Tasks be­fore Theresa May


Mrs. Theresa May took over as Prime Min­is­ter of Bri­tain on Wed­nes­day last week as di­rect fall­out of the his­toric ref­er­en­dum in which Bri­tish vot­ers de­cided to take their coun­try out of the Euro­pean Union, EU. Fol­low­ing the vote in which vot­ers de­cided by 52% to 48% to leave the EU, Prime Min­is­ter David Cameron re­signed as leader of the rul­ing Con­ser­va­tive Party. Mrs. May be­came party leader un­op­posed and Queen El­iz­a­beth II then in­vited her to form a govern­ment. She thus be­comes the sec­ond fe­male Bri­tish Prime Min­is­ter af­ter Mrs. Mar­garet Thatcher, who was Prime Min­is­ter from 1979 to 1990.

More than 30 mil­lion peo­ple or 71.8% of vot­ers turned out to vote in the ref­er­en­dum, the high­est turnout in a UK-wide vote since the 1992 gen­eral elec­tion. Cameron made a ma­jor gam­ble by call­ing the ref­er­en­dum in or­der to si­lence Euro-scep­tics within his own party. Though he re­jected calls for a ref­er­en­dum in 2012, he an­nounced a year later that his Con­ser­va­tive govern­ment would hold one if re-elected in 2015. It was a big gam­ble and he lost it, sig­nalling an end to Bri­tain’s 43-year mem­ber­ship of the EU. The ‘leave’ cam­paign­ers wanted Bri­tain to take con­trol of its bor­ders to lessen the flow of im­mi­grants from poorer EU mem­ber coun­tries and be­yond. Those who cam­paigned for a stay, led by Cameron and in­clud­ing Mrs. May, ar­gued that it was in Bri­tain’s best eco­nomic and se­cu­rity in­ter­ests to do so.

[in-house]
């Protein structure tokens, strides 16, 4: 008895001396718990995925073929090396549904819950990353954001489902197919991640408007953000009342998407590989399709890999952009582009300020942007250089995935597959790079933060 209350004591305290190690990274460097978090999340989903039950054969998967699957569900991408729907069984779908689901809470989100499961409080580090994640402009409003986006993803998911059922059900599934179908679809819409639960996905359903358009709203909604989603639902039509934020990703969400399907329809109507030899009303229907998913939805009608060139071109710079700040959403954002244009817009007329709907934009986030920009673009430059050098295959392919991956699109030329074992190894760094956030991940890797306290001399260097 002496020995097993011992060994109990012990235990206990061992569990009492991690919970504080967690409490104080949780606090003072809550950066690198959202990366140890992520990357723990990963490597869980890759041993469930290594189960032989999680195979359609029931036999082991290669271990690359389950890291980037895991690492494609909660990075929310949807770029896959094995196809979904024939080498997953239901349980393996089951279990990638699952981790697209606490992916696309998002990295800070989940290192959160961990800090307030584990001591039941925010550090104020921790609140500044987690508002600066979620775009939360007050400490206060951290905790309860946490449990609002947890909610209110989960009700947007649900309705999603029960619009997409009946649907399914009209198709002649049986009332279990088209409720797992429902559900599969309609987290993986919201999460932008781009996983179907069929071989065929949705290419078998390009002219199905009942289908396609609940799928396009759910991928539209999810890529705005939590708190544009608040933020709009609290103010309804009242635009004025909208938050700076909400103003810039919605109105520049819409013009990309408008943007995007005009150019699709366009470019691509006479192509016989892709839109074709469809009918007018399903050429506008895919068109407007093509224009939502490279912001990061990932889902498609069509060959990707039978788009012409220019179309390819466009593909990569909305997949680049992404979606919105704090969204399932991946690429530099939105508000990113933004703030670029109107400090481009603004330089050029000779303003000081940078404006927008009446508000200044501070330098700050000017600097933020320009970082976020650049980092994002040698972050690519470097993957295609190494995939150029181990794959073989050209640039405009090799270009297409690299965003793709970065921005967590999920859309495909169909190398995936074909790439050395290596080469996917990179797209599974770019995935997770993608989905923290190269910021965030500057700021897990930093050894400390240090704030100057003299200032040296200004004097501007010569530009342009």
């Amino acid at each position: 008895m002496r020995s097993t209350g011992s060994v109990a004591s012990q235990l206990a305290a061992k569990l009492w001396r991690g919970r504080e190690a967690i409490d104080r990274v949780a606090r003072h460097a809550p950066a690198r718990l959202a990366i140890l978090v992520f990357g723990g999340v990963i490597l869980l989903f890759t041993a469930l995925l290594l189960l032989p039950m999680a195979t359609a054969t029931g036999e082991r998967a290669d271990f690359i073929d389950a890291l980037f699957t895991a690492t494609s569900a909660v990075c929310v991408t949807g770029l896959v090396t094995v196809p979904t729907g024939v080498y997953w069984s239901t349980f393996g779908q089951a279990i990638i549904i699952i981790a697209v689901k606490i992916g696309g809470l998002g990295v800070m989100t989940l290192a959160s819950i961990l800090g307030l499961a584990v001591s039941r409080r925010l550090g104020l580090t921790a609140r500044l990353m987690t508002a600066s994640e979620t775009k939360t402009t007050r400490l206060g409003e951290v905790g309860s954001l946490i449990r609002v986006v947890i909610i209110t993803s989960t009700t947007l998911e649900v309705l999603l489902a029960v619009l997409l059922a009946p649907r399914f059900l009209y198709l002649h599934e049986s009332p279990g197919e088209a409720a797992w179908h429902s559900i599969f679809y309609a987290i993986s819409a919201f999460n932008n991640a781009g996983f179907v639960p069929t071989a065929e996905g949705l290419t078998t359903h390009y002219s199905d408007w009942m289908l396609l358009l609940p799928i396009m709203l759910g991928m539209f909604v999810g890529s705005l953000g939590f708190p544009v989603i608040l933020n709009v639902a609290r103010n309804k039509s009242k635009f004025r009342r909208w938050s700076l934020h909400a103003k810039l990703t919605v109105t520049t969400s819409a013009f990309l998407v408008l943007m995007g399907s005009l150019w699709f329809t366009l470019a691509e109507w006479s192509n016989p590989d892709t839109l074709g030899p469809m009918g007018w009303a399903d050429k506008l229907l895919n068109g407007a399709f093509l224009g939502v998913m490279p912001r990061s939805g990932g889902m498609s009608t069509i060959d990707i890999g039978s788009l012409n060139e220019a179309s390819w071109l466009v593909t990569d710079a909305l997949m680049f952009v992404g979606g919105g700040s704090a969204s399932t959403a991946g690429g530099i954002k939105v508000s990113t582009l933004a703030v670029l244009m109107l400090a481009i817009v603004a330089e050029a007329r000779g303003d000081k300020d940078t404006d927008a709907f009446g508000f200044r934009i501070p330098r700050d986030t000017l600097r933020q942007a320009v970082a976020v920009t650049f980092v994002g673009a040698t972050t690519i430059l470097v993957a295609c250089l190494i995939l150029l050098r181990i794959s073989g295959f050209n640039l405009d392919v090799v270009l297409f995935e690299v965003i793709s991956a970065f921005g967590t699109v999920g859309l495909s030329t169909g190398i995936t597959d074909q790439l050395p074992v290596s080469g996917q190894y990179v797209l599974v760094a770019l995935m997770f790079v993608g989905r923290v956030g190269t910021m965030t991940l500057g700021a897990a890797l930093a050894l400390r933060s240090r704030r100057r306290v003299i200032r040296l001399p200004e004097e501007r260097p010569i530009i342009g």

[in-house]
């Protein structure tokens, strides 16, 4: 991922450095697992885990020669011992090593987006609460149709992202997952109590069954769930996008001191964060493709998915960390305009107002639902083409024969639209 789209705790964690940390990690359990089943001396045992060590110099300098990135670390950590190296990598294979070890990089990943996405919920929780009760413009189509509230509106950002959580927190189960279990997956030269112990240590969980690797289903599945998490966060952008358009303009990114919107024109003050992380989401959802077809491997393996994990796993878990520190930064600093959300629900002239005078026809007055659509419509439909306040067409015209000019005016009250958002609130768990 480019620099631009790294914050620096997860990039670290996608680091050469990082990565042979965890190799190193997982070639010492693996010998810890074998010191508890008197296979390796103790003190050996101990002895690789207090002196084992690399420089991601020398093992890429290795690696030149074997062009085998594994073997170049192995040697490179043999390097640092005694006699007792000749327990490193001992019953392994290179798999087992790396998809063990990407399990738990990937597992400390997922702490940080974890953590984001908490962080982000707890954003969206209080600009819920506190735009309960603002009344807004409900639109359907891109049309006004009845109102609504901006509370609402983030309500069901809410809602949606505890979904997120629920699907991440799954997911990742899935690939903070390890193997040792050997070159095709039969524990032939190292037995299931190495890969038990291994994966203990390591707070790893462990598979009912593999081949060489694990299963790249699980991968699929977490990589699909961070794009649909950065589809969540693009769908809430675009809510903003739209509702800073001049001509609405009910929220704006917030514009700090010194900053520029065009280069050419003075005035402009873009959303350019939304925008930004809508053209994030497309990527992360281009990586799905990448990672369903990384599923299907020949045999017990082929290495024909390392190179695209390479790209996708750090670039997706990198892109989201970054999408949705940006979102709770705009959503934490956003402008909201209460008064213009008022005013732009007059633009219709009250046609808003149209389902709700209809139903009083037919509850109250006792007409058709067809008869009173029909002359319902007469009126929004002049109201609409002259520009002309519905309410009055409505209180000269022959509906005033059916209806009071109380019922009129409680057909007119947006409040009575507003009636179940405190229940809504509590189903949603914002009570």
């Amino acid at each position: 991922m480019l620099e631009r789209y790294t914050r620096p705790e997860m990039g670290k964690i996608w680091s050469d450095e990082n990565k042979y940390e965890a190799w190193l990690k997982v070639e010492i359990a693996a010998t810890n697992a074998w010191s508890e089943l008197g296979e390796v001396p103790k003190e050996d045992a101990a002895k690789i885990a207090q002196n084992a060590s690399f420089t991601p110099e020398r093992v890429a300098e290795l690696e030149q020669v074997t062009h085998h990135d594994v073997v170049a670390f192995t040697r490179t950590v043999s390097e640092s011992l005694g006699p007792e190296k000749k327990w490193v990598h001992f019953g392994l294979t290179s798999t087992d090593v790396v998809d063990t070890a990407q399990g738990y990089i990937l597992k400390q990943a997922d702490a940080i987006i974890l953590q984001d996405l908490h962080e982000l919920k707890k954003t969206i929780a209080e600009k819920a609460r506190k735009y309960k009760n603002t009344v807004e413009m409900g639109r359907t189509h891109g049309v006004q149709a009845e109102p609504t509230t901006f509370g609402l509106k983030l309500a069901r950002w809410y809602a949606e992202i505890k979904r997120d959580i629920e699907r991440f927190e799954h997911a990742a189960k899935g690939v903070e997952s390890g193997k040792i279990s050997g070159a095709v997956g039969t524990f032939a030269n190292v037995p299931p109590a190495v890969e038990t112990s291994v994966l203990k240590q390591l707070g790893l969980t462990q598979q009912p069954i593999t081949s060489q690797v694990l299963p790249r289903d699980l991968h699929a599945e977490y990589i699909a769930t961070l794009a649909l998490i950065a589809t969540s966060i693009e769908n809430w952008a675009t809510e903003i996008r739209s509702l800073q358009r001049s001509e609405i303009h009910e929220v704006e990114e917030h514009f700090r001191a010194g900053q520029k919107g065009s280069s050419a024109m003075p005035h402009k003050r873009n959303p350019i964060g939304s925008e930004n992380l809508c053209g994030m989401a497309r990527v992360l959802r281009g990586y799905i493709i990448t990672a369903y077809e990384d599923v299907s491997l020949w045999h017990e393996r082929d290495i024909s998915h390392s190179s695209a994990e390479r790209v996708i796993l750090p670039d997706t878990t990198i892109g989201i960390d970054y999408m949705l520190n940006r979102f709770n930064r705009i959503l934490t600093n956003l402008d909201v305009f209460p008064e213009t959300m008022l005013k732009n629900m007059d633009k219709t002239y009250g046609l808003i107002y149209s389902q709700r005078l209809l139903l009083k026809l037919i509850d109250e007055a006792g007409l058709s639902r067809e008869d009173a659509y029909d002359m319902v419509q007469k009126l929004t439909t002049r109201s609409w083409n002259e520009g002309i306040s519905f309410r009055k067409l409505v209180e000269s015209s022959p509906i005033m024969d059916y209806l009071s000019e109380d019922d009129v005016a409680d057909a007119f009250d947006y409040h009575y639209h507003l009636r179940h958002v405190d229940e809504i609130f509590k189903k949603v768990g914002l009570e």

Mrs. May’s first task now is to trig­ger the mech­a­nism for Bri­tain’s exit from EU. She re­stated her com­mit­ment that “Brexit means Brexit” but she asked Euro­pean lead­ers for time to pre­pare for the ne­go­ti­a­tions to take Bri­tain out of the EU. Even while en­gag­ing in that com­plex move, May must deal with the fall­out within Bri­tain, such as the peo­ple of Scot­land say­ing they voted to stay in the EU and may be con­sid­er­ing an­other in­de­pen­dence ref­er­en­dum soon, af­ter the one in Septem­ber 2014 where its vot­ers chose to re­main in Bri­tain. Within two days of tak­ing over as Prime Min­is­ter Theresa May vis­ited Scot­land to see First Min­is­ter Ni­cola Stur­geon. She said she would not trig­ger Ar­ti­cle 50 that would set the for­mal exit process un­til she had agreed to a ‘UK ap­proach’ with Scot­tish, Welsh and North­ern Ire­land lead­ers.

Mrs. May has the added prob­lem that she does not have a di­rect man­date from vot­ers, since she did not win a gen­eral elec­tion. This was the same sit­u­a­tion that hob­bled Prime Min­is­ter Gor­don Brown when he took over from Tony Blair. The Brexit vote also cre­ated in­ter-com­mu­nal ill-feel­ings in Bri­tain, with for­eign­ers and mi­nori­ties be­ing ha­rassed on the streets and asked to leave the coun­try. We ex­pect Mrs. May to calm tem­pers and pro­tect mi­nori­ties in Bri­tain.

Exit from the EU means Bri­tain must rene­go­ti­ate hun­dreds if not thou­sands of trade, cul­tural, im­mi­gra­tion and other agree­ments with coun­tries all over the world. Nige­ria and other African coun­tries ex­pect that in the up­com­ing rene­go­ti­a­tion, they would not be made the hold the hat as the Bri­tish pick up the pieces from Brexit. Bri­tish and not African vot­ers voted for Brexit and if there is an eco­nomic price to pay, they should not ex­pect us to be the ones to pay it.

Bri­tain’s exit from EU is not the end of Bri­tain’s po­si­tion as a very im­por­tant po­lit­i­cal, com­mer­cial, cul­tural and se­cu­rity player on the world scene, only that it must rene­go­ti­ate and re­de­fine this role for it­self where it used to do so in the com­fort­able con­fines of the Euro­pean Union. While Mrs Theresa May nav­i­gates her way around, we ex­pect her to main­tain Bri­tain’s his­tor­i­cally friendly re­la­tions with Nige­ria and Africa.

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